5 - Consumer Physics: We let you know what you're eating

Dror Sharon  picture: Eyal Yitzhar
Dror Sharon picture: Eyal Yitzhar

The company is developing a mobile food scanner that can quantify all food ingredients.

We all create and consume information, and it sometimes seems that every question has an answer. Some questions, however, are still unsolved. What does she really think about me? What will I die from, and when? What is really in food? Consumer Physics is trying to answer the last of these questions. The company's device scans food, whether in a restaurant portion or in a dish made in a kitchen at home, and provides specifications of the contents.

Initially, the company will offer an approximate division into carbohydrates, proteins, fats, and water. Next, the product will make it possible to quantify all the nutritional elements, distinguish between different types of fat, and even identify olive oil by its quality.

In the distant future, the product will even be able to scan non-food materials. Does a baby bottle have Bisphenol A in it? Is there asbestos on my roof? Is this white pill really the drug I should be taking? These are some of the questions that Consumer Physics may answer.

The company was founded by Dror Sharon and Damian Goldring, who met when they were studying at the Technion Israel Institute of Technology, and came across each other by accident years later on the Tel Aviv beach. "I was an associate in Gemini Israel Ventures and business development manager at the Colorchip optics company. I was looking for something new," Sharon says.

"Damian was a project manager at Tessera, which does image processing, and he also wanted something new. We started sitting down and looking for an idea, and we got to food quality testing from several angles. For example, in the US, people are very concerned about food allergies and contaminated food. There is a variety of voluntary health restrictions, such as vegetarian and gluten-free. People are more aware than ever of what is in food, and they have no source of information, but there's someone who knows the answer to this question. There's no mystery involved."

At the same time, he says, "The smartphone wonder happened," and Sharon realized that his product had to supply various needs while using the smartphone. "When you're talking about the product that you're developing in a start-up, and someone says, 'So when will you finish it - I need something like that,' it's a good sign, as long as you understand why such a product isn't already on the market."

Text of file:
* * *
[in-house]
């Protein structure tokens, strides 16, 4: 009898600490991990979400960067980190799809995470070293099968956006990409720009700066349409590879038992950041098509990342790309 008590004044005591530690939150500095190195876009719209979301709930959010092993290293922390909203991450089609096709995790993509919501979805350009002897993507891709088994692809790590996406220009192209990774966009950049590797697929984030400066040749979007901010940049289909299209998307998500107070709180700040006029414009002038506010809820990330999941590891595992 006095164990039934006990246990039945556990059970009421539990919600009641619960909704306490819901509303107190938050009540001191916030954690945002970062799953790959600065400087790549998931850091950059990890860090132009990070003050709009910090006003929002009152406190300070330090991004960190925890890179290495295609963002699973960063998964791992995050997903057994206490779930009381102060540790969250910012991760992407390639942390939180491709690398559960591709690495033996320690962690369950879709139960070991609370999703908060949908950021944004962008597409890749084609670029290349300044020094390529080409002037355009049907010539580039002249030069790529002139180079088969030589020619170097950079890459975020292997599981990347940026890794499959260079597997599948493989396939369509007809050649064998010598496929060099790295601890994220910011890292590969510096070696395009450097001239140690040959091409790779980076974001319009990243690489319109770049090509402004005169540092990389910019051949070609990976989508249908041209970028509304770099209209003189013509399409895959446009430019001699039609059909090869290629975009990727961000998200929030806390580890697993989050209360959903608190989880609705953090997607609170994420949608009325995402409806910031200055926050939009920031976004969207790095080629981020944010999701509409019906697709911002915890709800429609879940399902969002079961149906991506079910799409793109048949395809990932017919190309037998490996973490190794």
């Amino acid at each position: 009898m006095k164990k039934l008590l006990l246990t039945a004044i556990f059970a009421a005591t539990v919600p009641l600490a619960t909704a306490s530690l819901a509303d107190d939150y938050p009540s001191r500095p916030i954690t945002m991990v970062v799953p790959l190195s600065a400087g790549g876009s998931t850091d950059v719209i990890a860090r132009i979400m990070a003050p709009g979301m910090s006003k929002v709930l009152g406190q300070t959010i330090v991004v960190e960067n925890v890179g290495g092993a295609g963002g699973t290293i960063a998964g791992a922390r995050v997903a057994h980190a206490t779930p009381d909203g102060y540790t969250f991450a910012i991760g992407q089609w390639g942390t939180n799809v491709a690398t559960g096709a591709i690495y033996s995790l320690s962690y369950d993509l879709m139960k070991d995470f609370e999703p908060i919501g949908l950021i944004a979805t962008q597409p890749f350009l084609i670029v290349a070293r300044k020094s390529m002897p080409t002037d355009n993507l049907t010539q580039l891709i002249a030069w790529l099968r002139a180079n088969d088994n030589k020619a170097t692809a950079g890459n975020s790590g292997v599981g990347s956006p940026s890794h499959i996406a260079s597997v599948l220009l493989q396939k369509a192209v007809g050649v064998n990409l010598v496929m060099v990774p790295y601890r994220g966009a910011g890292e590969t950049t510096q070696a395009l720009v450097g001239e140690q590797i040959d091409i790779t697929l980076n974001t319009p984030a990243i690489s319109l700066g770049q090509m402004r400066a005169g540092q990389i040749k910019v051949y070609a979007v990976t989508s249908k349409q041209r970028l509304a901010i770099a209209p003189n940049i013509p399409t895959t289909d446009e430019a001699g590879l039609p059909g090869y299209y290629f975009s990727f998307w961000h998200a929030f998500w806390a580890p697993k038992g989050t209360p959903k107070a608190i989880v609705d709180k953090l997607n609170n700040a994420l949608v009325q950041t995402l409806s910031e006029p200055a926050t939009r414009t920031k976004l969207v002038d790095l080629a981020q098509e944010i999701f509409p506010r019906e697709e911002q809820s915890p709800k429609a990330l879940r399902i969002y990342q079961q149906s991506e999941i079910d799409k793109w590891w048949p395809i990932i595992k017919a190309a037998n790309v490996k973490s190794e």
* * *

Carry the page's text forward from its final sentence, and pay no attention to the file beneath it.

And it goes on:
Sharon and Goldring developed a scanner connected to a cellphone that tests the spectrometer measurements of any food. Spectrometry is the identification of chemical material on the basis of the light it emits when exposed to various types of radiation (in this case, infrared radiation, which as far as is known has no effect on food). Spectrometric devices exist in many laboratories, and can identify food elements in the laboratory, but Consumer Physics has miniaturized the technology and made it accessible.

As of now, the device is able to identify chemical materials on the surface of food. For example, if you have dim sum with vegetables in it, the device will analyze only the dough, unless you open the dumpling and "show" it the vegetable. The test is much more accurate if the food is similar in composition to a different food that the system recognizes. The more types of cake you show it with more or less the same proportion of oil and sugar, the better it will analyze the next cake it sees.

The company is successful at analyzing nutritional values of cheese, sauces, vegetables, and fruit. It has an initial prototype. At present, it is redesigning its product for industrial production.

Consumer Physics has 10 employees, and has raised $7 million to date from investors like Dov Moran, Khosla Ventures, and the Our Crowd angels club. The company has also raised $2.75 million on Kickstarter - one of that website's most successful financing rounds ever, which indicates that there is demand for the product.

Published by Globes [online], Israel business news - www.globes-online.com - on October 30, 2014

© Copyright of Globes Publisher Itonut (1983) Ltd. 2014

Dror Sharon  picture: Eyal Yitzhar
Dror Sharon picture: Eyal Yitzhar
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